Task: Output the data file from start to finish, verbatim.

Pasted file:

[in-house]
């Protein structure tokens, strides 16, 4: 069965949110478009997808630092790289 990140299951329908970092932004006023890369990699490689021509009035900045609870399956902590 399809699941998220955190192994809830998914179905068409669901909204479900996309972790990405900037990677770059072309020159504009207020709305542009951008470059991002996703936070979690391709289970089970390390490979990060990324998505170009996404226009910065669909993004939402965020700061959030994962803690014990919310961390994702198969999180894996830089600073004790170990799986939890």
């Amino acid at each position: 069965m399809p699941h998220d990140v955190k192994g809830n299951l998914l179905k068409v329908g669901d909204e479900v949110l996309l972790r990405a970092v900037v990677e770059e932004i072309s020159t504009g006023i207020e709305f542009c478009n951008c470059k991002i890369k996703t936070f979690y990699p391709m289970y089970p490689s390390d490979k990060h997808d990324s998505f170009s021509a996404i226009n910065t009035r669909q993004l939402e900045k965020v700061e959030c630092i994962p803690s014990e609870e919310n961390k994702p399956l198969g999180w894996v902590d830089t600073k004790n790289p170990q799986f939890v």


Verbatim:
[in-house]
């Protein structure tokens, strides 16, 4: 069965949110478009997808630092790289 990140299951329908970092932004006023890369990699490689021509009035900045609870399956902590 399809699941998220955190192994809830998914179905068409669901909204479900996309972790990405900037990677770059072309020159504009207020709305542009951008470059991002996703936070979690391709289970089970390390490979990060990324998505170009996404226009910065669909993004939402965020700061959030994962803690014990919310961390994702198969999180894996830089600073004790170990799986939890």
């Amino acid at each position: 069965m399809p699941h998220d990140v955190k192994g809830n299951l998914l179905k068409v329908g669901d909204e479900v949110l996309l972790r990405a970092v900037v990677e770059e932004i072309s020159t504009g006023i207020e709305f542009c478009n951008c470059k991002i890369k996703t936070f979690y990699p391709m289970y089970p490689s390390d490979k990060h997808d990324s998505f170009s021509a996404i226009n910065t009035r669909q993004l939402e900045k965020v700061e959030c630092i994962p803690s014990e609870e919310n961390k994702p399956l198969g999180w894996v902590d830089t600073k004790n790289p170990q799986f939890v």